Advent 2 (Wednesday) :: When Christ Comes Disguised as Our Lives
I’ve been in denial since I entered this Advent season, and it’s taken some painful, honest, and vulnerable moments with God to admit this.
Several weeks ago, I noticed a pervasive sense of irritability in my life. It was a vague uneasiness — nothing specific I could point to — and as much as I tried, I couldn’t peg the source.
Irritability doesn’t seem compatible with Advent. Each time I would notice my irritation popping up, I’d push it back down “in the name of the season.” Being irritable seems far less holy than a pious, contemplative posture — especially during Advent.
And yet, the irritability remained.
It showed up in conversations and relationships. It showed up at home. It showed up at work. It even showed up in church. This last one surprised me, as church is where I find my greatest spiritual connection, peace, and strength.
But at our first Advent service, I found it hard to concentrate. Normally, I get absorbed in the liturgy and Eucharist. On this particular day, I found myself getting angry with God, and I couldn’t tell you why. I couldn’t name a reason.
Dismayed by this, I then found I couldn’t focus on any of my daily Advent readings or prayers, either. Anger kept rudely interrupting me. We were only a week into the season, and already I felt defeated (which only reinforced my irritability!).
Have you ever had the feeling you needed something only God could provide but you had no idea what it was, let alone how to ask for it?
This all came to a head one day on my 15-minute drive to work. I encountered not one, not two, but three drivers who pulled right in front of me in traffic. My brakes are still smoking from slamming them so hard that day.
After the last near miss, I unleashed my fury at God. This wasn’t a conscious decision. It just happened. Words spewed from my mouth I didn’t think were possible for me to say to anyone, let alone God. I’m embarrassed to admit I’m capable of saying some very nasty things to God about God.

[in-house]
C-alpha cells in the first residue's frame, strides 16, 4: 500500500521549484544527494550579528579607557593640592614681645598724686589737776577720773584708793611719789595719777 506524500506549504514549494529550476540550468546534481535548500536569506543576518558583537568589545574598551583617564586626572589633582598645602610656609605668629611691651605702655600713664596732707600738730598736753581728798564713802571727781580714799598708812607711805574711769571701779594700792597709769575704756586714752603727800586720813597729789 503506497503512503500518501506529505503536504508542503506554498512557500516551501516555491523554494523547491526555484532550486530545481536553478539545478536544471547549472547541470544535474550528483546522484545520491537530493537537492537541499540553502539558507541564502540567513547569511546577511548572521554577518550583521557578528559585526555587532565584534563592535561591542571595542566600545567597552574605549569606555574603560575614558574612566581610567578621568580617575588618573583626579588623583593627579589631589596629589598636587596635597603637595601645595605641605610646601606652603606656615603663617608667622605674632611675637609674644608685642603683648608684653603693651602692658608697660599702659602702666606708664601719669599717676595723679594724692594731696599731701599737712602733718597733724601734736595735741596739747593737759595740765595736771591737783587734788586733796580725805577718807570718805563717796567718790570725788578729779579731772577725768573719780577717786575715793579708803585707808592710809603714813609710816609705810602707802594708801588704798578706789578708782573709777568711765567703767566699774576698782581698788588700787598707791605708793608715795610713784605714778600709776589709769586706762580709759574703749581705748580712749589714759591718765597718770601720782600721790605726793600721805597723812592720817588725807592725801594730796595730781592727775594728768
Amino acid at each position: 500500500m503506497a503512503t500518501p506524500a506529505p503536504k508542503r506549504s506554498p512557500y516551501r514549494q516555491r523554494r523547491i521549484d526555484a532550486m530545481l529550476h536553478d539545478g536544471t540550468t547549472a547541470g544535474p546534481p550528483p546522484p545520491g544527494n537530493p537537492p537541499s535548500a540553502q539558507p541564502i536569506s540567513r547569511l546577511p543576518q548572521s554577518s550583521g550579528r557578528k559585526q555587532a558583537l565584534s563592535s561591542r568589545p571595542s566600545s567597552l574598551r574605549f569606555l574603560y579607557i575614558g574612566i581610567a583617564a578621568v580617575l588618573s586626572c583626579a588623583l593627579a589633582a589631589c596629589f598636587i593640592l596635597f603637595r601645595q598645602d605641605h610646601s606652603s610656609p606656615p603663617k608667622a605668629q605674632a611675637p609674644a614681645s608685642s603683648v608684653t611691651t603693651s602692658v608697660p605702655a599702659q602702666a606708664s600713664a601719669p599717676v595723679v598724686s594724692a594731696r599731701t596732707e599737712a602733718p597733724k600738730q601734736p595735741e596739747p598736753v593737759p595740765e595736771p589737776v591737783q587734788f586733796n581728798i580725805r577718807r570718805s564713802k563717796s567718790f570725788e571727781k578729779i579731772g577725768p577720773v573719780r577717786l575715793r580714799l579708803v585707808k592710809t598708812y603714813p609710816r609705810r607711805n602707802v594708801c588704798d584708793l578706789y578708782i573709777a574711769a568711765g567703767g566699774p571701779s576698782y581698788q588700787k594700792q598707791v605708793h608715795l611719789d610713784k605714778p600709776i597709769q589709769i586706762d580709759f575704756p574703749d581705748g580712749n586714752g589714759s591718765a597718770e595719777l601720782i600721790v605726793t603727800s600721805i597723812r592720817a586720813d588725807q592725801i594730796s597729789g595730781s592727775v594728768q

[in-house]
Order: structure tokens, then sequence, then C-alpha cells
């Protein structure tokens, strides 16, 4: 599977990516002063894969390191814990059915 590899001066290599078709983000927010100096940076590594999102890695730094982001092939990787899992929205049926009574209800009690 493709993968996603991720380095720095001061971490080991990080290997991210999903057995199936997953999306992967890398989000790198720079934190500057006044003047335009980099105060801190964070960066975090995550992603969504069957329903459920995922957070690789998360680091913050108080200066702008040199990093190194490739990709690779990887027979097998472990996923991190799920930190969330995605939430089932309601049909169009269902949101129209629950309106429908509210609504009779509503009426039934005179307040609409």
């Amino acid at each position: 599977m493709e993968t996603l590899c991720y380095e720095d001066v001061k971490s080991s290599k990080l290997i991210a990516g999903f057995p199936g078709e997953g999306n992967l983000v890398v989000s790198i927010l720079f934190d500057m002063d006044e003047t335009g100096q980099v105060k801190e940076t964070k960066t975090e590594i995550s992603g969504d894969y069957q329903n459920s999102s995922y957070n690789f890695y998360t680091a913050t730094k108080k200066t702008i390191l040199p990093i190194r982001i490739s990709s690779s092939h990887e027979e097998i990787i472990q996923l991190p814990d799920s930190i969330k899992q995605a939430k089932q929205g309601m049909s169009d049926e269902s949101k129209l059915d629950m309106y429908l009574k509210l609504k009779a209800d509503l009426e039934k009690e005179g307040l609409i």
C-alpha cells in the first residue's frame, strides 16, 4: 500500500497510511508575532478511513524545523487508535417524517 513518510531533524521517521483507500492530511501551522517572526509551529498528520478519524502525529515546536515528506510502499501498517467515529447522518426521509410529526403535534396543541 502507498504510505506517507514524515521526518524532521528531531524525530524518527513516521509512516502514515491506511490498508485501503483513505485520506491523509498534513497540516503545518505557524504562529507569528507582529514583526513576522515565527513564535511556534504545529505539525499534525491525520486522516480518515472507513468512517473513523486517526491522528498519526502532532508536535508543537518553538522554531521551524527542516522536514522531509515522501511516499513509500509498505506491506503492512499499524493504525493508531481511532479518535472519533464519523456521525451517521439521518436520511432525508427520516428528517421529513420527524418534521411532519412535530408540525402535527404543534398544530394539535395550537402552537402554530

After my litany of accusations and insults, I gathered myself together and was left feeling mortified. Those words I unleashed were filled with so much anger, pain, confusion, and hate, all directed toward the God I have come to adore.
Thanks to conversations with people who know and love me best, like Christianne and my spiritual director, Bill, clarity has begun to surface for me around all this. I'm noticing some unnamed, unacknowledged, and unhealed emotional wounds that have been festering in the deeper recesses of my heart. When the wounds happened long ago, I suppressed them — stored them away in my emotional closet for safekeeping, then threw away the key and forgot about them.
But the soul will have its due.
My soul is showing up in this season with a message that it can no longer bear the weight of suppressing those harmful, burdensome offenses. I didn’t know it was time to face them, but my soul did, and so did God.
Richard Rohr is often heard saying, “God comes to you disguised as your life.” And this is one way God is coming to me in this Advent season: through my anger that propels me to beat on God's chest.
My outbursts at God in this season are exactly what my soul needs. I need to claim my truth with Someone who knows all the darkness, dysfunction, and shadows within me and still loves me to the core. That’s the only reason I know I can do all that banging upon God’s chest when it happens.
It is tempting to enter Advent with only a view toward its “upside.” It’s tempting to stand in a pious posture, focused on the blessings, the music, the gifts, the festivities. It's easier to look for God “out there,” in peaceful church services, helpless infants, and mesmerizing lights.
But had I been looking only at the “upside” view of Advent, I would have missed this.
I would have missed God coming to me disguised as my life during the very season we’re invited to look for how God comes to us. If I had insisted that God only comes through church services, Scripture, innocent infants, liturgy, and devotions, my issues would have remained buried — unnoticed for who knows how much longer — and how much more of the real life God intends for me would I lose?
God’s clear invitation to me during this Advent season is, instead, to remain open-minded about what it might mean for God to seek a greater nearness with me.
I leave you with a helpful prayer I recently discovered:
let something essential happen to me,
something more than interesting,
let something essential happen to me,
Speak to my condition, Lord,
and change me somewhere inside where it matters . . .
Let something essential happen in me
which is my real self, God.
—Ted Loder, Guerrillas of Grace
I pray that you find your “something essential” as God comes to you this Advent.
How is God coming to you disguised as your own life in this Advent season so far? How are you responding?
Come share your response in the Advent Meditations group.
Until next week, every good wish.
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